Sunday, 31 October 2010
Gatting: Well, they've got to perform well as a team, Garry. The bowlers have got to get the wickets. Obviously you've got to take 20 wickets. But we need to get some runs on the board. The most important thing is the fielding. They've got to catch their catches.
I'm so glad they had him on because neither you nor I could possibly have worked any of that out for ourselves.
Saturday, 30 October 2010
But I never thought I'd see the day when a Coleraine player would appear on it. This morning it happened.
His name is Leon Knight, he signed for Coleraine only a few weeks ago - his fourteenth club, despite the fact he's just 28 years old. And he'd been booked to appear on the show before he joined the Bannsiders.
However, appear he did and he was great. More importantly, he did a great PR job for my wee town and my wee club. He was even asked to send in a Coleraine shirt to hang up on the famous studio wall.
He's played only two games for the Bannsiders thus far and didn't appear against Crusaders today as he was in London filming the programme live. He's also very unlikely to stay at the club past the end of this season when his contract runs out.
But I think there's little doubt he's already a Coleraine legend. Marvellous.
But that's what happened to me about 20 minutes ago.
And, being the proud member of the Big Society that I am, I did as he requested whilst he tried vainly to explain to his wench on the phone why he hadn't yet made it home from last night's house party.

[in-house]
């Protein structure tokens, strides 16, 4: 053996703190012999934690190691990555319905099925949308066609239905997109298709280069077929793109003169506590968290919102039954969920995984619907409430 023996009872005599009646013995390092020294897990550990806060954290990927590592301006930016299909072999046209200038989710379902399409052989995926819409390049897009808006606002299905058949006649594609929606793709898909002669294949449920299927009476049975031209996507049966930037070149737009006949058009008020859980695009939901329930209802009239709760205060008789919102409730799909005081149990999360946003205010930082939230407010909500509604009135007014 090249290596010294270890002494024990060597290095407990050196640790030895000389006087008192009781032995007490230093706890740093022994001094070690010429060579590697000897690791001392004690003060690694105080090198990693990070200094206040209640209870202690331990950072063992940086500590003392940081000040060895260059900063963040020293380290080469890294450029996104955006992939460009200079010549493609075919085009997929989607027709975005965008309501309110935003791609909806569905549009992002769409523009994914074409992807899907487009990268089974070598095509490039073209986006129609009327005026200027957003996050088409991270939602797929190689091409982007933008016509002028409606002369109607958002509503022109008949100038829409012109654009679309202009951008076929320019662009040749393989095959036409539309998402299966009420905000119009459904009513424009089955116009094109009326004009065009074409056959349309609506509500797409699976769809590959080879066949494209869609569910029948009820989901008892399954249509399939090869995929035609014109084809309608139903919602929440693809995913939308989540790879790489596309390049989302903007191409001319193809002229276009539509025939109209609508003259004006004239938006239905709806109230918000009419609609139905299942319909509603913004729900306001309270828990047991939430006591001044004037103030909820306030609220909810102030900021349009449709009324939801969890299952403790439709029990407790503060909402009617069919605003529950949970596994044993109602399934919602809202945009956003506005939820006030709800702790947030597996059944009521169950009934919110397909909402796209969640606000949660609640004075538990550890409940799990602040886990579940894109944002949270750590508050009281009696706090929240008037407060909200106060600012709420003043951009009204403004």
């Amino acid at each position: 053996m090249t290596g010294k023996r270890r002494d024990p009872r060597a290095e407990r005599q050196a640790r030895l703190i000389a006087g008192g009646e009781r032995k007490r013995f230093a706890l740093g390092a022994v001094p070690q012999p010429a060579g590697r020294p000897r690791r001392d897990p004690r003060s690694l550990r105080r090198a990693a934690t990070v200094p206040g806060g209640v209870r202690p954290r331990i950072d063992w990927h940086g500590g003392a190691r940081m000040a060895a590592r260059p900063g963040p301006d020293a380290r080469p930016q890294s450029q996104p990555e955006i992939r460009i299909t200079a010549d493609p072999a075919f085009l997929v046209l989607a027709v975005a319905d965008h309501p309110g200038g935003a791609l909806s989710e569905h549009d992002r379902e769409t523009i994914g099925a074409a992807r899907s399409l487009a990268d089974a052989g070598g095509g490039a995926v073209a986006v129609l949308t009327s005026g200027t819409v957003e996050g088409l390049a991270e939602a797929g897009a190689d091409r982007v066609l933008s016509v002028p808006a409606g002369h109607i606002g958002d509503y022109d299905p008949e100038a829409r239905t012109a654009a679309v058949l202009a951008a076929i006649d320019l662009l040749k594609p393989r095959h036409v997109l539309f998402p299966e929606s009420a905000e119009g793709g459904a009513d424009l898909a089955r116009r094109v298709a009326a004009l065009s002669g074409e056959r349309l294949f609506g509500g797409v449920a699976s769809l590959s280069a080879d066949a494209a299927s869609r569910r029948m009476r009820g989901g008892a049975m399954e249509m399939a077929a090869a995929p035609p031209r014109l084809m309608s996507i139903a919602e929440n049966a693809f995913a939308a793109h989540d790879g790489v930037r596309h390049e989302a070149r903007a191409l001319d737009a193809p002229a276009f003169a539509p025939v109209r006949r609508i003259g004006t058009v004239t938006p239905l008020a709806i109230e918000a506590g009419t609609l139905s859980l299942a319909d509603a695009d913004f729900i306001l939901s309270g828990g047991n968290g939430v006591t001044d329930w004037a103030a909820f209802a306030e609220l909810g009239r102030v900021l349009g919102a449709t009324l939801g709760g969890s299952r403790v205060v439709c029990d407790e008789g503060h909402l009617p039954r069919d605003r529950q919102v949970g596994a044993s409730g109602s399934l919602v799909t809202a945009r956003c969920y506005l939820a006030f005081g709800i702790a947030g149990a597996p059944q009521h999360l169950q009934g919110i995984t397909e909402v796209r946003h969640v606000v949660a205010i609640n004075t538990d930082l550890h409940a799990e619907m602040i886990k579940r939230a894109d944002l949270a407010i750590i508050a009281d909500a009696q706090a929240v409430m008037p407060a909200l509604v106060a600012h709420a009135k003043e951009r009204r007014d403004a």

On the plus side, I now know that £45 will get us a new car tyre, thereby lessening the chances of other chavs pulling up alongside on future occasions to ask for "a bit of air, mate."
And surely the rest of today will have something nice in store for me as a reward for my kindness.
Friday, 29 October 2010
Just a few minutes ago, I bought tickets to see That That play live in Manchester next summer.
I'm not sure at this point whether or not I'll actually be one of the four individuals going along to see the show, although it is very likely. Vanessa will certainly be there.
But the key point is this.
I've got four tickets that the touts or some other equally greedy b*stards haven't got and, for that fact alone, I'm feeling rather pleased.
(Plus, Take That were quite good when I saw them last year. As was Robbie, for that matter, a few years before that. Ahem).
UPDATE: Frankie Boyle writing in today's Sun: "Gary Barlow said the next Take That tour will have 'something for everyone.' Everyone apart from heterosexual men." Harsh.
Thursday, 28 October 2010
After last night's man-in-black in the form of the brilliant Kevin Bridges (you must go to see him if you get the chance), tonight we had a toddler-in-black in the form of our son.
They're having a Halloween party at Jamie's nursery tomorrow and all inmates have been invited to pitch up in fancy dress. But we only found out about this yesterday, leaving Vanessa and me little time to cobble something together.
So thank goodness for Asda.
At just £4.80 (reduced from £6, don't you know?) his skeleton-themed scary outfit initially won his favour, as the picture above confirms.
By then he had a closer examination...
...followed by an even closer examination...